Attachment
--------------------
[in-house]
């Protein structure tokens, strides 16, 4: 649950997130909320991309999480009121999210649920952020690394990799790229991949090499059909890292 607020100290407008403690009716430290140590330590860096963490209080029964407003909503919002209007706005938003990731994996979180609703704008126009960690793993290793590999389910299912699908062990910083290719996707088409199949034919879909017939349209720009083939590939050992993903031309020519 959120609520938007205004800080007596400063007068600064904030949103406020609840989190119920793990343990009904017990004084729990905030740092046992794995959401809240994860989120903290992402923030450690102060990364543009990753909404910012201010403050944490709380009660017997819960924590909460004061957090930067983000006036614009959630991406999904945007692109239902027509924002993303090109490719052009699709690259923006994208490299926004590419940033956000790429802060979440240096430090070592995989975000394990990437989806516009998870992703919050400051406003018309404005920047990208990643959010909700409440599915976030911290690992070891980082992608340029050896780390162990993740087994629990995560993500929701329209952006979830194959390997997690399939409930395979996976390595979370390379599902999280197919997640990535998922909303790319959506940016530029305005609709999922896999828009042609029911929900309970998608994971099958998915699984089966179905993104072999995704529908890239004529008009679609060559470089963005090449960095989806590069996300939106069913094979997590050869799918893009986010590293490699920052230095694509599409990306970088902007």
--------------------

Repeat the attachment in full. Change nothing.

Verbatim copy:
[in-house]
């Protein structure tokens, strides 16, 4: 649950997130909320991309999480009121999210649920952020690394990799790229991949090499059909890292 607020100290407008403690009716430290140590330590860096963490209080029964407003909503919002209007706005938003990731994996979180609703704008126009960690793993290793590999389910299912699908062990910083290719996707088409199949034919879909017939349209720009083939590939050992993903031309020519 959120609520938007205004800080007596400063007068600064904030949103406020609840989190119920793990343990009904017990004084729990905030740092046992794995959401809240994860989120903290992402923030450690102060990364543009990753909404910012201010403050944490709380009660017997819960924590909460004061957090930067983000006036614009959630991406999904945007692109239902027509924002993303090109490719052009699709690259923006994208490299926004590419940033956000790429802060979440240096430090070592995989975000394990990437989806516009998870992703919050400051406003018309404005920047990208990643959010909700409440599915976030911290690992070891980082992608340029050896780390162990993740087994629990995560993500929701329209952006979830194959390997997690399939409930395979996976390595979370390379599902999280197919997640990535998922909303790319959506940016530029305005609709999922896999828009042609029911929900309970998608994971099958998915699984089966179905993104072999995704529908890239004529008009679609060559470089963005090449960095989806590069996300939106069913094979997590050869799918893009986010590293490699920052230095694509599409990306970088902007």